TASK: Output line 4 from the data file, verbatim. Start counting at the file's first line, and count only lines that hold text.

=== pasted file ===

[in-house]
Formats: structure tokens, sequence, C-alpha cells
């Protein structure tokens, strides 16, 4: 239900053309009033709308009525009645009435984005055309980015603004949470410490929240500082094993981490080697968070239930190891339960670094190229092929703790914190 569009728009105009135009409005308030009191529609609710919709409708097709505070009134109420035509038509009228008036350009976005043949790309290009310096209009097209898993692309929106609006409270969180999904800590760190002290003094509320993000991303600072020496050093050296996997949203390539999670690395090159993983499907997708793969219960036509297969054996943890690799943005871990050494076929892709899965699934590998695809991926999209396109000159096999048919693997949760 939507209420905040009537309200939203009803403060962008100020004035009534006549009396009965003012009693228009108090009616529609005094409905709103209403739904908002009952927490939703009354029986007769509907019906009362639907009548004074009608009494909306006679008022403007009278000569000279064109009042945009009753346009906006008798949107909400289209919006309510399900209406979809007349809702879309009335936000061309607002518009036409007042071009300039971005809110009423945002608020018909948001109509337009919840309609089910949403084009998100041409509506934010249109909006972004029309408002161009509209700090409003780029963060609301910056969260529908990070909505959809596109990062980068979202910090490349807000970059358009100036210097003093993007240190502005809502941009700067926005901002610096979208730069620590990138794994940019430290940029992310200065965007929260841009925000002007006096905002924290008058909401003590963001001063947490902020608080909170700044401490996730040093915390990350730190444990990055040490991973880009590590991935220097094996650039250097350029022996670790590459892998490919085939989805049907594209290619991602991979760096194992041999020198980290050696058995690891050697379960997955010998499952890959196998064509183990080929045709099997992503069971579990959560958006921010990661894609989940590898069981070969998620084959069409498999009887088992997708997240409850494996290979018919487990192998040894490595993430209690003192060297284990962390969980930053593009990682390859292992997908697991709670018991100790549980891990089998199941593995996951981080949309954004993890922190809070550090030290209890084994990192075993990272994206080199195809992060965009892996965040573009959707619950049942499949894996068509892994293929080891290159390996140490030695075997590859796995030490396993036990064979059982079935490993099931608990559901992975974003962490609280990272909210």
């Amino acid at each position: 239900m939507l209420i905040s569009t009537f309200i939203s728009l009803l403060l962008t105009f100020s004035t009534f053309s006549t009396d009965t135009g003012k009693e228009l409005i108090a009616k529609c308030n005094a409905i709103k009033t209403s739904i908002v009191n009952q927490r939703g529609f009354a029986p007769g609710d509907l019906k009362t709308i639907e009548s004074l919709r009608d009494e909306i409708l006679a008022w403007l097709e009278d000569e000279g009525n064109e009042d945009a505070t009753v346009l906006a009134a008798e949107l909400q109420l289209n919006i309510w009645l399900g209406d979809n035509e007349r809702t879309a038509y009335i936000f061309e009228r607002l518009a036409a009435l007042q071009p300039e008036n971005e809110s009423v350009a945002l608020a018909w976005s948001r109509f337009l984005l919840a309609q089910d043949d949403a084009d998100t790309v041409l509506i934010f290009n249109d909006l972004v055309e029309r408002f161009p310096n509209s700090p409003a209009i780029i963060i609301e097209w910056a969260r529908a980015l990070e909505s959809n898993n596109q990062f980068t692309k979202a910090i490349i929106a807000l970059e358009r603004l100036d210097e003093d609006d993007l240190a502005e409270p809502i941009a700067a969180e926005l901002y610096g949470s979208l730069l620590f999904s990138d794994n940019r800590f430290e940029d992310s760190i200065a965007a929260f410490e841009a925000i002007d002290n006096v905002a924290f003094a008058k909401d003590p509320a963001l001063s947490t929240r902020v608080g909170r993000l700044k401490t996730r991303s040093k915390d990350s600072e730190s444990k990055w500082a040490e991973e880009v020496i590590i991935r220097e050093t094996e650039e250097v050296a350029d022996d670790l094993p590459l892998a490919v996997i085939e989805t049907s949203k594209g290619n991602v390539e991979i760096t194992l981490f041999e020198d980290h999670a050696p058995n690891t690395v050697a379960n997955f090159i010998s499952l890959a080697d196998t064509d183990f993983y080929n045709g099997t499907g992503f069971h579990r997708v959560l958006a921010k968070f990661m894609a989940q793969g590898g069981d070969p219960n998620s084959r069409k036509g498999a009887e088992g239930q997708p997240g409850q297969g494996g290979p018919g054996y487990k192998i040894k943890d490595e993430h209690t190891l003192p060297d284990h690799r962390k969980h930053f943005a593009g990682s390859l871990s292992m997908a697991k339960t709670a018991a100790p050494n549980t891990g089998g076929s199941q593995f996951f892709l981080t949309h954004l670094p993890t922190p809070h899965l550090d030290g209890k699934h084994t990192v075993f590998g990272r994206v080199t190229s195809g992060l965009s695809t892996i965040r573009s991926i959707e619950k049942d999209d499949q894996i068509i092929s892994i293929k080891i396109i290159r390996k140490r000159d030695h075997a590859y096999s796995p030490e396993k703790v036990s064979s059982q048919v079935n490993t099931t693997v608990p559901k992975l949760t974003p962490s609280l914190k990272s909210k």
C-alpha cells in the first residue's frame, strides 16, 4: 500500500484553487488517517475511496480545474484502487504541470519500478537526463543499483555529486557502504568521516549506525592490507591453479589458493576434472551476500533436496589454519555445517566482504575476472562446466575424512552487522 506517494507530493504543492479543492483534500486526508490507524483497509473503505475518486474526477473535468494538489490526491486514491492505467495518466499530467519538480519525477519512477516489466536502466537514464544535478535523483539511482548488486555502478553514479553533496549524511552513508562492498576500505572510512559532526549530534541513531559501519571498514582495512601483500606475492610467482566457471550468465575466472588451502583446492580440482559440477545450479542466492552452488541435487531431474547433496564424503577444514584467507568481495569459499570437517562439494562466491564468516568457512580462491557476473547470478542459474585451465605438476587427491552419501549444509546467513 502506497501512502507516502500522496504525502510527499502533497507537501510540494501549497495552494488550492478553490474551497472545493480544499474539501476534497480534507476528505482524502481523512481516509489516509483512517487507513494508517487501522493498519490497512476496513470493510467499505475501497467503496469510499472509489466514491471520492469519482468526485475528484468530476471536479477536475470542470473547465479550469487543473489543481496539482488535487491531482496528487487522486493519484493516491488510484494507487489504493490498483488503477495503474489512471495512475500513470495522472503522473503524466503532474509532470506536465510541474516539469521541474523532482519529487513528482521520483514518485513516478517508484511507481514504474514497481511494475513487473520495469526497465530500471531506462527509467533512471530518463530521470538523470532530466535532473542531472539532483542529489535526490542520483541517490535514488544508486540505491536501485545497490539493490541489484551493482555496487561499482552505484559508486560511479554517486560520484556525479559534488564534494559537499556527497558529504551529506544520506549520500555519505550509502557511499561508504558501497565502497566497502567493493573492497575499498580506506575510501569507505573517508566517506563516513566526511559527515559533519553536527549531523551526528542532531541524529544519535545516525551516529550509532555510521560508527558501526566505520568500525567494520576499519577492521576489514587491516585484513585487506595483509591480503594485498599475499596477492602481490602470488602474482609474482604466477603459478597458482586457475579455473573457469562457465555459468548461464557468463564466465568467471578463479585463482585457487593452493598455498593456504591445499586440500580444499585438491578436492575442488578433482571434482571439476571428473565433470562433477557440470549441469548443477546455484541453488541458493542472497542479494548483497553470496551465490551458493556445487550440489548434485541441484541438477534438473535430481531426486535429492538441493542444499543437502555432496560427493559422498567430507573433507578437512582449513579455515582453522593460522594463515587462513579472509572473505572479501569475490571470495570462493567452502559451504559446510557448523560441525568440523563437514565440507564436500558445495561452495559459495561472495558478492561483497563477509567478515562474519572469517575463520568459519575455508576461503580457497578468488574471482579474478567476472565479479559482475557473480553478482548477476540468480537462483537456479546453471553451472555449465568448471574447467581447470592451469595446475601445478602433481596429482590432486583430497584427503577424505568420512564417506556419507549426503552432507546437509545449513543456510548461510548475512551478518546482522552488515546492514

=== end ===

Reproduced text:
């Amino acid at each position: 239900m939507l209420i905040s569009t009537f309200i939203s728009l009803l403060l962008t105009f100020s004035t009534f053309s006549t009396d009965t135009g003012k009693e228009l409005i108090a009616k529609c308030n005094a409905i709103k009033t209403s739904i908002v009191n009952q927490r939703g529609f009354a029986p007769g609710d509907l019906k009362t709308i639907e009548s004074l919709r009608d009494e909306i409708l006679a008022w403007l097709e009278d000569e000279g009525n064109e009042d945009a505070t009753v346009l906006a009134a008798e949107l909400q109420l289209n919006i309510w009645l399900g209406d979809n035509e007349r809702t879309a038509y009335i936000f061309e009228r607002l518009a036409a009435l007042q071009p300039e008036n971005e809110s009423v350009a945002l608020a018909w976005s948001r109509f337009l984005l919840a309609q089910d043949d949403a084009d998100t790309v041409l509506i934010f290009n249109d909006l972004v055309e029309r408002f161009p310096n509209s700090p409003a209009i780029i963060i609301e097209w910056a969260r529908a980015l990070e909505s959809n898993n596109q990062f980068t692309k979202a910090i490349i929106a807000l970059e358009r603004l100036d210097e003093d609006d993007l240190a502005e409270p809502i941009a700067a969180e926005l901002y610096g949470s979208l730069l620590f999904s990138d794994n940019r800590f430290e940029d992310s760190i200065a965007a929260f410490e841009a925000i002007d002290n006096v905002a924290f003094a008058k909401d003590p509320a963001l001063s947490t929240r902020v608080g909170r993000l700044k401490t996730r991303s040093k915390d990350s600072e730190s444990k990055w500082a040490e991973e880009v020496i590590i991935r220097e050093t094996e650039e250097v050296a350029d022996d670790l094993p590459l892998a490919v996997i085939e989805t049907s949203k594209g290619n991602v390539e991979i760096t194992l981490f041999e020198d980290h999670a050696p058995n690891t690395v050697a379960n997955f090159i010998s499952l890959a080697d196998t064509d183990f993983y080929n045709g099997t499907g992503f069971h579990r997708v959560l958006a921010k968070f990661m894609a989940q793969g590898g069981d070969p219960n998620s084959r069409k036509g498999a009887e088992g239930q997708p997240g409850q297969g494996g290979p018919g054996y487990k192998i040894k943890d490595e993430h209690t190891l003192p060297d284990h690799r962390k969980h930053f943005a593009g990682s390859l871990s292992m997908a697991k339960t709670a018991a100790p050494n549980t891990g089998g076929s199941q593995f996951f892709l981080t949309h954004l670094p993890t922190p809070h899965l550090d030290g209890k699934h084994t990192v075993f590998g990272r994206v080199t190229s195809g992060l965009s695809t892996i965040r573009s991926i959707e619950k049942d999209d499949q894996i068509i092929s892994i293929k080891i396109i290159r390996k140490r000159d030695h075997a590859y096999s796995p030490e396993k703790v036990s064979s059982q048919v079935n490993t099931t693997v608990p559901k992975l949760t974003p962490s609280l914190k990272s909210k």